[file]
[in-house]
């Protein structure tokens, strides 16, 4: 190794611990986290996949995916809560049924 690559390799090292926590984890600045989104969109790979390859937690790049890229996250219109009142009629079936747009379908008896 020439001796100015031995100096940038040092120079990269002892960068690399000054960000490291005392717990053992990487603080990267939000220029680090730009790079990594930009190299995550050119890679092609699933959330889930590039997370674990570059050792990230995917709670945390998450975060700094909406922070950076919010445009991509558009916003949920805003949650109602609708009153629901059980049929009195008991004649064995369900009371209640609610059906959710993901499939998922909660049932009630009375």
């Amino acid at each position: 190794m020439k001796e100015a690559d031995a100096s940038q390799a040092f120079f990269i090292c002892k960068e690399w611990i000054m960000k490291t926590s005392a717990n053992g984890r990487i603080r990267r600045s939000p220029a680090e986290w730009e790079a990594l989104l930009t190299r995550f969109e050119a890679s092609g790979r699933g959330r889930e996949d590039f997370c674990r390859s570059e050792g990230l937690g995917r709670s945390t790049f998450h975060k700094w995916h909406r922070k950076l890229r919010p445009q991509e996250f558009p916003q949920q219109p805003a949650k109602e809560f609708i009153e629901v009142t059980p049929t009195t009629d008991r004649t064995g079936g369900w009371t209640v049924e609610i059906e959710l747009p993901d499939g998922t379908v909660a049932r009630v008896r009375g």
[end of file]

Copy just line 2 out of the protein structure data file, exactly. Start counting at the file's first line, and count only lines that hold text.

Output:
């Protein structure tokens, strides 16, 4: 190794611990986290996949995916809560049924 690559390799090292926590984890600045989104969109790979390859937690790049890229996250219109009142009629079936747009379908008896 020439001796100015031995100096940038040092120079990269002892960068690399000054960000490291005392717990053992990487603080990267939000220029680090730009790079990594930009190299995550050119890679092609699933959330889930590039997370674990570059050792990230995917709670945390998450975060700094909406922070950076919010445009991509558009916003949920805003949650109602609708009153629901059980049929009195008991004649064995369900009371209640609610059906959710993901499939998922909660049932009630009375």